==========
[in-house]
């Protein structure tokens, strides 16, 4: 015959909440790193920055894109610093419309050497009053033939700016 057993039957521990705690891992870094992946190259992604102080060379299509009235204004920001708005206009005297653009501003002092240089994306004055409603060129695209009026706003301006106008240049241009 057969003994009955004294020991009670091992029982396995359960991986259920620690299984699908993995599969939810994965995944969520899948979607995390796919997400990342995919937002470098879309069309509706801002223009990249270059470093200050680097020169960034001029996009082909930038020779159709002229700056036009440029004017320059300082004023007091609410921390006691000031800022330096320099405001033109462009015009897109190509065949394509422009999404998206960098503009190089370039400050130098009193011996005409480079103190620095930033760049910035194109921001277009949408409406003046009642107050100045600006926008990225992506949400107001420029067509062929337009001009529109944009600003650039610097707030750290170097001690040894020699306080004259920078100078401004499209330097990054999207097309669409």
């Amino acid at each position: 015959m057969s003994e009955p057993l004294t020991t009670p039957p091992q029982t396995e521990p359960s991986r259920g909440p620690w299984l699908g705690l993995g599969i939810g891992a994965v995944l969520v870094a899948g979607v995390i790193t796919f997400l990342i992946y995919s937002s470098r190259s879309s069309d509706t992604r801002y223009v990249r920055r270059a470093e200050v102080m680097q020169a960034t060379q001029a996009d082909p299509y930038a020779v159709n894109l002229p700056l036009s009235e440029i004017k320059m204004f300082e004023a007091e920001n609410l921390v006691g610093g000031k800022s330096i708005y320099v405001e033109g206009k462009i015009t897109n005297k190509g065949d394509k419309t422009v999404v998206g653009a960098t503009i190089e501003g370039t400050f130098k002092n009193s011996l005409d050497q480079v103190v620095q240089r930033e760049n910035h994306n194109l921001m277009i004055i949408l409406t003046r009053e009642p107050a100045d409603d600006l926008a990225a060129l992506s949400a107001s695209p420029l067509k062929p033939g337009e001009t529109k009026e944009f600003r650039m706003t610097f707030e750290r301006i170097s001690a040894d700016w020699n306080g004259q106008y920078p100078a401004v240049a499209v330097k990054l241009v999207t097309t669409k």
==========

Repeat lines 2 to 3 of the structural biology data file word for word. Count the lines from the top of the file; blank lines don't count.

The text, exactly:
């Protein structure tokens, strides 16, 4: 015959909440790193920055894109610093419309050497009053033939700016 057993039957521990705690891992870094992946190259992604102080060379299509009235204004920001708005206009005297653009501003002092240089994306004055409603060129695209009026706003301006106008240049241009 057969003994009955004294020991009670091992029982396995359960991986259920620690299984699908993995599969939810994965995944969520899948979607995390796919997400990342995919937002470098879309069309509706801002223009990249270059470093200050680097020169960034001029996009082909930038020779159709002229700056036009440029004017320059300082004023007091609410921390006691000031800022330096320099405001033109462009015009897109190509065949394509422009999404998206960098503009190089370039400050130098009193011996005409480079103190620095930033760049910035194109921001277009949408409406003046009642107050100045600006926008990225992506949400107001420029067509062929337009001009529109944009600003650039610097707030750290170097001690040894020699306080004259920078100078401004499209330097990054999207097309669409």
């Amino acid at each position: 015959m057969s003994e009955p057993l004294t020991t009670p039957p091992q029982t396995e521990p359960s991986r259920g909440p620690w299984l699908g705690l993995g599969i939810g891992a994965v995944l969520v870094a899948g979607v995390i790193t796919f997400l990342i992946y995919s937002s470098r190259s879309s069309d509706t992604r801002y223009v990249r920055r270059a470093e200050v102080m680097q020169a960034t060379q001029a996009d082909p299509y930038a020779v159709n894109l002229p700056l036009s009235e440029i004017k320059m204004f300082e004023a007091e920001n609410l921390v006691g610093g000031k800022s330096i708005y320099v405001e033109g206009k462009i015009t897109n005297k190509g065949d394509k419309t422009v999404v998206g653009a960098t503009i190089e501003g370039t400050f130098k002092n009193s011996l005409d050497q480079v103190v620095q240089r930033e760049n910035h994306n194109l921001m277009i004055i949408l409406t003046r009053e009642p107050a100045d409603d600006l926008a990225a060129l992506s949400a107001s695209p420029l067509k062929p033939g337009e001009t529109k009026e944009f600003r650039m706003t610097f707030e750290r301006i170097s001690a040894d700016w020699n306080g004259q106008y920078p100078a401004v240049a499209v330097k990054l241009v999207t097309t669409k």